Notable Native Americans on the Frontier

Also See: Native American Heroes & Leaders

Mangas Coloradas (1793?-1863) Chiricahua Apache leader considered by many to be the most important of the 19th century, uniting the Apache nation against the United States. See Article HERE.

Manuelito (1818-1893) – A principal Navajo war chief, Manuelito and his followers were the last of the Navajo tribe to be forced onto a reservation. See Article HERE.

Wampanoag Chief Metacom, also called King Philip

Wampanoag Chief Metacom, also called King Philip

Metacomet (1639?-1676) – Also known as King Philip or Metacom, this war leader of the Wampanoag tribe was the second son of Chief Massasoit and led an alliance against white settlers to push them out of New England in what is known as King Philip’s War. See Article HERE.

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Nah-deiz-az, aka: “Carlisle Kid” (1865-1889) – A so-called Apache “outlaw,” Nahdeizaz is often confused with the “Apache Kid.” See article HERE.

Naiche (1856?-1919) – Son of Cochise, he led the Apache along with Geronimo in resisting white encroachment. See Article HERE.

Nana (1800-1896) – An Apache War Leader that led a band of warriors in New Mexico when he was already more than 80 years old. See Article HERE.

Old Crow – Old Crow was allegedly one of the members of the Dull Knife band of Cheyenne, which left the reservation in Indian Territory and made the memorable raid across Kansas in September and October 1878. See article HERE.

Old Man Afraid of His Horse

Old Man Afraid of His Horse

Old Man Afraid of His Horse (1808-??) – A noted Ogallala Sioux warrior, Old Man Afraid Of His Horse was also known as Tasunka Coquipah. He was born in Lakota Territory in 1808 and married Medicine Woman in about 1856. He witnessed the Treaty of Fort Laramie when Dull Knife signed the document in 1868. This treaty guaranteed the Lakota ownership of the Black Hills, as well as more land and hunting rights in South Dakota, Wyoming, and Montana. This region was to be henceforth closed to all whites and ended Red Cloud’s War. However, when gold was found in the Black Hills, more and more white settlers invaded the territory which led to the Black Hills War.

Opechancanough (1545?-1644?) – A Powhatan chief, he was the brother of Chief Powhatan and upon his brother’s death in 1818 took control of the Powhatan Confederacy. See Article HERE.

Chief Osceola (1804-1838) – Born as Billy Powell, he became an influential leader of the Seminole in Florida. See Full Article HERE.

Chief Ouray (1833-1880) – Born near Taos, New Mexico, Ouray was the leader of the Uncompahgre band of the Ute tribe and known as a man of peace. See Full Article HERE.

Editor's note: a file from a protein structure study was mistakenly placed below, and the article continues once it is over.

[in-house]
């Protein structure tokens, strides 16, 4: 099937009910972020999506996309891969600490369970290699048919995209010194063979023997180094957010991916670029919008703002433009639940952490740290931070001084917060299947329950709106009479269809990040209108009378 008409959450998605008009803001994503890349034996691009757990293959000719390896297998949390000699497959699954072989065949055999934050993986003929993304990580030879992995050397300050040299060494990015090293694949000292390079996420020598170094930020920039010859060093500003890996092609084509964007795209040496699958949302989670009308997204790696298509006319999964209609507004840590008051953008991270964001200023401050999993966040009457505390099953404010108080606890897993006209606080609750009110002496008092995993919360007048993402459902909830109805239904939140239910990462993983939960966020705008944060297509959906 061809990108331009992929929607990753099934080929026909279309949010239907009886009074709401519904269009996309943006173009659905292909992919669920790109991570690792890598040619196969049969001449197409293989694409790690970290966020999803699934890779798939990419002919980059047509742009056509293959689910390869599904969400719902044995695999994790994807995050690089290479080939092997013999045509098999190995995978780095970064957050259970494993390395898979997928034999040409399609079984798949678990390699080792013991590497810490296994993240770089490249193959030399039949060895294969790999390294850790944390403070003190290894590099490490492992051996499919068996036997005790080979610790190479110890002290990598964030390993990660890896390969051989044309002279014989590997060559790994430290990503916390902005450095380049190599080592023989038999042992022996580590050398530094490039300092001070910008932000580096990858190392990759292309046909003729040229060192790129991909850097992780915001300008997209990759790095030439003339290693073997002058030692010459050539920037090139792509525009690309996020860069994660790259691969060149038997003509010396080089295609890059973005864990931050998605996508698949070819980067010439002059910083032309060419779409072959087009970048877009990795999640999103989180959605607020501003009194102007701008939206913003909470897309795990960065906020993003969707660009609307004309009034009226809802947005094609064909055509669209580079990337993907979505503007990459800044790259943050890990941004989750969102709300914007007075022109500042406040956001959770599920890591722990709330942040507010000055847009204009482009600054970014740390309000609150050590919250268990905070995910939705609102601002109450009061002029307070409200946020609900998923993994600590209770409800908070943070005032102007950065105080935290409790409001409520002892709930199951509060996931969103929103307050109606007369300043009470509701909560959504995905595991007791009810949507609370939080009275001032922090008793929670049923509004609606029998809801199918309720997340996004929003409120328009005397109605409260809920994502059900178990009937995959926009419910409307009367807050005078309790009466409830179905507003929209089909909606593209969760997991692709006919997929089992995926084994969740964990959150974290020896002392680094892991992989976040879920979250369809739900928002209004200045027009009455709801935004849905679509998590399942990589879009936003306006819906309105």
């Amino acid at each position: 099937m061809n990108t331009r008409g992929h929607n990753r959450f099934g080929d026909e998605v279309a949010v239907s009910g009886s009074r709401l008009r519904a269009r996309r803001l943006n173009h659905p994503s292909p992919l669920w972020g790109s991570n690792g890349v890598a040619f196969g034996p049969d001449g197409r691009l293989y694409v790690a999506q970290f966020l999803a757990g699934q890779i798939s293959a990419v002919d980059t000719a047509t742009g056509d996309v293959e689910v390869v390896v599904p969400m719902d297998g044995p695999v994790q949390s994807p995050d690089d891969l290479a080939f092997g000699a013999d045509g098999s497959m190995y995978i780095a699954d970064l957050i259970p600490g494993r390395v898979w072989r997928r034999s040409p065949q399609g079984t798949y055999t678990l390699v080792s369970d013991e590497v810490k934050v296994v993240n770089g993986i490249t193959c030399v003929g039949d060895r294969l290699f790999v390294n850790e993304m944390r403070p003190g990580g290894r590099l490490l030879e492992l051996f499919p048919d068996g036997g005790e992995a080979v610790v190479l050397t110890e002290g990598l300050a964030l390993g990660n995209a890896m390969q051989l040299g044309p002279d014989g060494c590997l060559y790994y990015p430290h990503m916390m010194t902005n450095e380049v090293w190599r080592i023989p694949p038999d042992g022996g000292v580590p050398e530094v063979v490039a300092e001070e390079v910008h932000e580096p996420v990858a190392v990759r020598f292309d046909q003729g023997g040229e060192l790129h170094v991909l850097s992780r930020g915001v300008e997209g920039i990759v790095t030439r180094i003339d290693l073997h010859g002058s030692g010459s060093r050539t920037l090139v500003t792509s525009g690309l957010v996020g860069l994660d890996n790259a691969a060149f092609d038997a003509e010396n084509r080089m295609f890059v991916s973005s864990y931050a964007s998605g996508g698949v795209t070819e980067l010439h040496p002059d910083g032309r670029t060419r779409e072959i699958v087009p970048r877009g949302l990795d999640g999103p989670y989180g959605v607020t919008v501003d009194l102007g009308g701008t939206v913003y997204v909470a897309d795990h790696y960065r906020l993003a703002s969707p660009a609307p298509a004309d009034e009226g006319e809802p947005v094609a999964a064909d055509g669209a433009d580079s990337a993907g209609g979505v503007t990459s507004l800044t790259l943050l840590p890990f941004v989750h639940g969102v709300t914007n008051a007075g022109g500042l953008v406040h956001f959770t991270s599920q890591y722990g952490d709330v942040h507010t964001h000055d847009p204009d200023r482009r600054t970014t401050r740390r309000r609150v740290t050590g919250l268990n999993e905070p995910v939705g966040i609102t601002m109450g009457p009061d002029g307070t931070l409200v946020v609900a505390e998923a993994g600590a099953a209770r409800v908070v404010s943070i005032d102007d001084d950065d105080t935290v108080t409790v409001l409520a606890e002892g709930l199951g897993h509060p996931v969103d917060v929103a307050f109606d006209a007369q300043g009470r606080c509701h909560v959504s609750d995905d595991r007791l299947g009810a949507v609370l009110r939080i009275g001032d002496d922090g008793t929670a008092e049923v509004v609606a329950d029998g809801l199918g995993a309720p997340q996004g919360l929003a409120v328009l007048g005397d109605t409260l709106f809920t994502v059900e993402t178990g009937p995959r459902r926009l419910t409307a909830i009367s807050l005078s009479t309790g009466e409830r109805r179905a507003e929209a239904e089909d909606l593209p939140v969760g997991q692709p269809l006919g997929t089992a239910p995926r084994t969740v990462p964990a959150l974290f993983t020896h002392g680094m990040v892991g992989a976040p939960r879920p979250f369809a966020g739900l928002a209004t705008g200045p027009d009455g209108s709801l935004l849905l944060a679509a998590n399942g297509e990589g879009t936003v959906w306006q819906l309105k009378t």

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Quannah Parker (1845?-1911) – The last Chief of the Quahadi Comanche, Parker was both a major resistor to white settlers, as well as a leader in the tribe’s adjustment to reservation life. See Article HERE.

King Philip – See Metacomet.

Susan La Flesche Picotte – First Native Physician. See Full Article HERE.

Pocahontas (1595?- 1617) – A Powhatan Indian Princess, she was for having assisted colonial settlers at Jamestown and allegedly saving the life of the colony’s leader, Captain John Smith. See Article HERE.

Chief Pontiac (1720?-1769) – Called Obwandiyag by his people, Pontiac was a great leader of the Ottawa tribe and became famous for organizing Pontiac’s Rebellion (1763–1766). See full article HERE

Chief Powhatan (1545-1618) –  Known as Wahunsunacawh to the Powhatan tribe, he founded the Powhatan Confederacy in Virginia, assembling a total of about 30 tribes by the early 17th century. See Full Article HERE.

Chief Pohibit Quasha, aka: Iron Shirt (18??-1858) – In the 1850’s fearless bands of skilled Comanche warriors were busy raiding white settlements and Mexican ranches of Texas and Oklahoma at will. One of the marauding bands was led by Chief Pohibit Quasha, better known as Iron Shirt. Described by many to have almost supernatural abilities, the cunning and ruthless warrior was seemingly immune to bullets. Several pursuers told stories of how they had shot him numerous times with no effect. However, when the governor hired 100 new Texas Rangers in 1858, the time was near for Iron Shirt. In what was called the Antelope Hills Expedition, led by John Salmon “Rip” Ford, a force of some 100 men began to go after the marauding Comanche bands. On May 12, Ford’s Rangers, along with Anadarko and Shawnee scouts pursued the Indians into the Antelope Hills in what is now Oklahoma. Coming upon a Comanche village in the Canadian River Valley, they soon attacked the village and Iron Shirt was killed by an expert Indian marksman named Jim Pockmark. Carrying a .58 caliber Henry buffalo rifle, the Indian scout waited for his chance and shot Iron Shirt when his mount was turned sideways. Afterward, it was found that Chief Iron Shirt didn’t actually have any “Indian Magic” protecting him from the several shots he had received in the past, but rather had been wearing an old piece of iron chest armor from the early Spanish conquistador days. After the battle was over, the Rangers reported four casualties, killed some 76 Comanche, and took 18 prisoners.

Also See: Native American Heroes & Leaders

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